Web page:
TYING MYSELF IN MENTAL KNOTS.jpg
 

Sometimes you find inspiration in the strangest places

 

I found these awesome videos on string theory a while ago and I have been dying to share them with you. While they may put some of you to sleep, bear with me, I'm not sharing them so that you can become a physics master. Promise.

The first video String Theory Explained is from a great YouTube Channel called 'Kurzgesagt - In a Nutshell'. The video does a great job of contextualizing String Theory as well as being beautifully animated and very approachable.

The second video Making Sense of String Theory is a Ted Talk from 2005 by Brian Greene which delivers to the promise offered by the title. Greene is one of those master scientists who makes the complex sound intriguing, exciting and comprehensible. I particularly appreciated the 'cable on street lamp' explanation of Oskar Klein's theory of dimension around minute 6.43.

The two videos layer nicely on each other to create an elementary understanding of a very complex topic but what I love most about String Theory is that it appreciates the unknown. Here we have incredibly brilliant scientists essentially saying that they do not know all the answers. In the second video Greene begins by talking about a 1919 mathematician's theorizing that "we still don't know if it's right or wrong", noting continued efforts to prove the theorem. String Theory cannot necessarily be proven but they are sure it works, it’s basically squiggly science.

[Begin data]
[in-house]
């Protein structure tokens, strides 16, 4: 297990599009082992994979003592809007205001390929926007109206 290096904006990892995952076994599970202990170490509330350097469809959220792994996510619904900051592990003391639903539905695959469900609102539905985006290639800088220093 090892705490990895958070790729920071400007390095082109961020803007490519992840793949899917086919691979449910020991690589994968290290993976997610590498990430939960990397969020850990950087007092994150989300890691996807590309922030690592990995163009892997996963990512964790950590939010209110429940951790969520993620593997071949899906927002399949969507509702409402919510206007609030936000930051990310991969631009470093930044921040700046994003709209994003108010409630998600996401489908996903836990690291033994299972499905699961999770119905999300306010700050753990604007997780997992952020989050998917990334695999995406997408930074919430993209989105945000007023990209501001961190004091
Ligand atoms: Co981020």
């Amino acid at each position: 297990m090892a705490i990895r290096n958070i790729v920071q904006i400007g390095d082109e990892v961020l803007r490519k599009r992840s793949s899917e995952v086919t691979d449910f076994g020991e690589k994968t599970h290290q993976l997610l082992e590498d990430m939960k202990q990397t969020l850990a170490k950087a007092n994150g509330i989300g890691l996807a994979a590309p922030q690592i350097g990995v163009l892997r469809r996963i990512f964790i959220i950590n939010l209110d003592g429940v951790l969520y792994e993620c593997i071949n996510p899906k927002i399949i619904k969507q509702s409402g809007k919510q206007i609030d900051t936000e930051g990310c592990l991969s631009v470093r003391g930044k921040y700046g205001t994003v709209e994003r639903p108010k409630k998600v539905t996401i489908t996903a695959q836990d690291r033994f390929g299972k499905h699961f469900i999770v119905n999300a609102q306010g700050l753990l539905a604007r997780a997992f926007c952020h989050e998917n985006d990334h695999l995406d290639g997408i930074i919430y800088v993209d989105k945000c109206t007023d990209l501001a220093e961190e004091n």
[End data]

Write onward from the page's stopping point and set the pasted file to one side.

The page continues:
The String Theory Explained video talks about how science evolves with stories that we keep or "chuck out" as we progress/evolve/develop. This allows the process to unveil the outcome, as we calibrate along based on what we have learnt and are guided to a destination that might be bigger than we could imagine. Guided by what we don’t know, the Heisenberg Uncertainty Principle also references which basically acknowledges that the unknowns are part of the calculation.

I know, it gets a little mind-bending but in my world it has always been critical to create space for the unknown - and possibly unknowable. In my wildest dreams I wouldn't have the patience of these mathematicians and physicists (or the brain capacity) but I do have some pretty wild dreams.

That is where our squiggle can take us further than we might have ever imagined, quite possibly to realms as yet unknown.

Not only do we need to dare to dream but it can be even more daring to allow the unknown to shape our dreams. Which, while inherently this threatens to destabilize us, is incredibly permissive. It allows us to step forward without needing to know all the answers and it allows us to just start, without knowing where we want to finish.

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